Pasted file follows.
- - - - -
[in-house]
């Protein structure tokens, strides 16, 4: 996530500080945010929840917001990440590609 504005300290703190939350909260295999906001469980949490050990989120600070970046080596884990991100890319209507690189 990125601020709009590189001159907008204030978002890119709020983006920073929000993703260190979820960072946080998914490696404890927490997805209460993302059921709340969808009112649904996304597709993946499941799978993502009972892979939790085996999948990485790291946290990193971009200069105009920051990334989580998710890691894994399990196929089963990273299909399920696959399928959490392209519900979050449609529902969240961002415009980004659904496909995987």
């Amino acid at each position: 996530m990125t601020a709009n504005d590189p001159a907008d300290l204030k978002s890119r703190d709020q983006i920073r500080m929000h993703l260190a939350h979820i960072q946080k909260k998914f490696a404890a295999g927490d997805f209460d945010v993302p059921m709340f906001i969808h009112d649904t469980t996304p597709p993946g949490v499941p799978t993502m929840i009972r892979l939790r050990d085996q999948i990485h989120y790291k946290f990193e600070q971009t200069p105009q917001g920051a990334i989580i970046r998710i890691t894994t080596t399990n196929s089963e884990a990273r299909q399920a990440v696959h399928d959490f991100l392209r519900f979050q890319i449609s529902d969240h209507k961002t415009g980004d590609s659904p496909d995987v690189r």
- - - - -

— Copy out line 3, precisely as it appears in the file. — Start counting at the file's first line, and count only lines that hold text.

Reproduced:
């Amino acid at each position: 996530m990125t601020a709009n504005d590189p001159a907008d300290l204030k978002s890119r703190d709020q983006i920073r500080m929000h993703l260190a939350h979820i960072q946080k909260k998914f490696a404890a295999g927490d997805f209460d945010v993302p059921m709340f906001i969808h009112d649904t469980t996304p597709p993946g949490v499941p799978t993502m929840i009972r892979l939790r050990d085996q999948i990485h989120y790291k946290f990193e600070q971009t200069p105009q917001g920051a990334i989580i970046r998710i890691t894994t080596t399990n196929s089963e884990a990273r299909q399920a990440v696959h399928d959490f991100l392209r519900f979050q890319i449609s529902d969240h209507k961002t415009g980004d590609s659904p496909d995987v690189r």